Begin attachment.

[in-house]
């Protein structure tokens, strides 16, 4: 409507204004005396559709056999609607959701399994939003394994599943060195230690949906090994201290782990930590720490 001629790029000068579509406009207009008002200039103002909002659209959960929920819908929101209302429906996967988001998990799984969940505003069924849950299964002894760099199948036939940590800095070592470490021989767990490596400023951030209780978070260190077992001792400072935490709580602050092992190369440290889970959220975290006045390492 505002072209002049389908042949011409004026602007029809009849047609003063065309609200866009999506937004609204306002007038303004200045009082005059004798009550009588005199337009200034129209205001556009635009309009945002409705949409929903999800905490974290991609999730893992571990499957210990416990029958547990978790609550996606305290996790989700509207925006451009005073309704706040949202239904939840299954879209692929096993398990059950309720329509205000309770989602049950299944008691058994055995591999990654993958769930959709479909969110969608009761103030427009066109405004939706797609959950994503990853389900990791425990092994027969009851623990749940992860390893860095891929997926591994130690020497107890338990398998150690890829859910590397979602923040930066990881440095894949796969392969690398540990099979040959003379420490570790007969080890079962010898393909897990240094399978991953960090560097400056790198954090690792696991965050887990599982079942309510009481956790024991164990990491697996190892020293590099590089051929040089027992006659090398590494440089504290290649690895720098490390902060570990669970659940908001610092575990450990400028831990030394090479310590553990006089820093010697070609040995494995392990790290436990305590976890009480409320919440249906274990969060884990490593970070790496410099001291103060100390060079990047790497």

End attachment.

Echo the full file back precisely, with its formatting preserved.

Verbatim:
[in-house]
């Protein structure tokens, strides 16, 4: 409507204004005396559709056999609607959701399994939003394994599943060195230690949906090994201290782990930590720490 001629790029000068579509406009207009008002200039103002909002659209959960929920819908929101209302429906996967988001998990799984969940505003069924849950299964002894760099199948036939940590800095070592470490021989767990490596400023951030209780978070260190077992001792400072935490709580602050092992190369440290889970959220975290006045390492 505002072209002049389908042949011409004026602007029809009849047609003063065309609200866009999506937004609204306002007038303004200045009082005059004798009550009588005199337009200034129209205001556009635009309009945002409705949409929903999800905490974290991609999730893992571990499957210990416990029958547990978790609550996606305290996790989700509207925006451009005073309704706040949202239904939840299954879209692929096993398990059950309720329509205000309770989602049950299944008691058994055995591999990654993958769930959709479909969110969608009761103030427009066109405004939706797609959950994503990853389900990791425990092994027969009851623990749940992860390893860095891929997926591994130690020497107890338990398998150690890829859910590397979602923040930066990881440095894949796969392969690398540990099979040959003379420490570790007969080890079962010898393909897990240094399978991953960090560097400056790198954090690792696991965050887990599982079942309510009481956790024991164990990491697996190892020293590099590089051929040089027992006659090398590494440089504290290649690895720098490390902060570990669970659940908001610092575990450990400028831990030394090479310590553990006089820093010697070609040995494995392990790290436990305590976890009480409320919440249906274990969060884990490593970070790496410099001291103060100390060079990047790497």